Congestion Charge Extension

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As part of the negotiation for a further bailout to allow TfL to continue running, the government want them to extend the congestion charge zone from it’s current small area to be the area bounded by the North and South Circular roads.  This will bring places like Walthamstow, Wood Green, Chiswick, Dulwich and Greenwich into the zone.  At £15 per day, anyone living in this extended zone who uses their car 5 days a week is looking at an extra £3750 bill on their motoring costs.  This will catch commuters, school-runs, shopping and leisure trips.  It also affects millions living outside the zone but who travel inside by car.

If you don’t like this proposal then here’s a petition to sign:  You might also like to contact prospective Mayoral candidates to seek their view.  Sadiq Khan is obviously resisting the change, but what is the view of Tory Shaun Bailey, given that it’s his party trying to impose the extortionate additional tax on Londoners.  You almost have to wonder whether this government actually wants a Tory to be Mayor of London next May.

3 thoughts on “Congestion Charge Extension”

  1. Bailey has no chance of winning anyway and the Tory AMs are largely on the SW, S, SE and E periphery of London and thus their constituents are proportionately less affected by any congestion zone expansion than the predominantly Labour areas in the centre, N, NE and NW.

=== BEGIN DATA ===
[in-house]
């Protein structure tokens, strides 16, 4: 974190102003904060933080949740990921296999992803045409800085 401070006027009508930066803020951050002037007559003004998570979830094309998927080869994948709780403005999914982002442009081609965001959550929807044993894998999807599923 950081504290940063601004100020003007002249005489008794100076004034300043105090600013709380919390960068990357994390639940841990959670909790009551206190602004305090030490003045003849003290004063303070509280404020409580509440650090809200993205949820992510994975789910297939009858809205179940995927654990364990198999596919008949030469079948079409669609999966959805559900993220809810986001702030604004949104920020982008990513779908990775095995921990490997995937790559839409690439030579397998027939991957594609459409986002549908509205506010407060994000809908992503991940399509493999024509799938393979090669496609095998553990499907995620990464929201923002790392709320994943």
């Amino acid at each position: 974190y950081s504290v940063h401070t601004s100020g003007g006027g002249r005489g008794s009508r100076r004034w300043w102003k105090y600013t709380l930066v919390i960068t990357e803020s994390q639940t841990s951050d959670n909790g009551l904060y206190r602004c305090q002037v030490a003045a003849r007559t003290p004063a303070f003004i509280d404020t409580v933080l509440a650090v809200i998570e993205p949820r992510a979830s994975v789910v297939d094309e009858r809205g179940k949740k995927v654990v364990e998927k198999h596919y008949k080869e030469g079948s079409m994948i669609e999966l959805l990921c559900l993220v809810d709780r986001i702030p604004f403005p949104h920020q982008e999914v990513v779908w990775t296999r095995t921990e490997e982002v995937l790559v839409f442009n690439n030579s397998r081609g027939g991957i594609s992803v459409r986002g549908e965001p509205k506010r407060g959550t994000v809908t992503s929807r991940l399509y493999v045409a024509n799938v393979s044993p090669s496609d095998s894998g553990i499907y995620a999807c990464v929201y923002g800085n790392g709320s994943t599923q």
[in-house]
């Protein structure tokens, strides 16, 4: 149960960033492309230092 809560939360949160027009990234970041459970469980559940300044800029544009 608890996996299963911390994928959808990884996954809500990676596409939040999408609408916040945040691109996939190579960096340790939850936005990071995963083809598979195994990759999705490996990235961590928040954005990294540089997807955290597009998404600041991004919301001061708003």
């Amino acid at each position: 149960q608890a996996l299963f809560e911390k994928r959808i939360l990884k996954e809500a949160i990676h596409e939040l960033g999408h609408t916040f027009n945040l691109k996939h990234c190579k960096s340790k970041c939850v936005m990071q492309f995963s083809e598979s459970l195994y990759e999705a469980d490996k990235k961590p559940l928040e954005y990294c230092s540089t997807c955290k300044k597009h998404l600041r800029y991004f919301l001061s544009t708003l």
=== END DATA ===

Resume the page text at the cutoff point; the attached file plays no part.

What is far more politically dangerous for the tories is the story that travel concessions for older people will be abolished as part of any bailout deal. If that happens then several Tory AMs would be at risk of losing, and it would be far more likely to create an ongoing national story than the congestion charge because it looks like, and would be presented as, political spite aimed at the elderly.

  2. Might be the cynic in me, but all these restrictions that the government are trying to put onto TfL will be removed if/when Bailey is elected under a ‘we’re reversing what Labour under Khan did’. And people will fall for it. Unfortunately I live in Epsom so don’t get a say.

    • I’m inclined to agree with Paul that Bailey has no chance. The Evening Standard pointed out yesterday that most of the concessions (60+ etc) were actually bought in by the previous Mayor, which makes a mockery of his ridiculous assertion that he’d never have made such decisions were he still the Mayor.

      I’m also of the opinion that if council tax is raised to pay for TfL then a legal challenge along the lines of the Bromley case which reversed Ken’s Fares Fair policy might well succeed.

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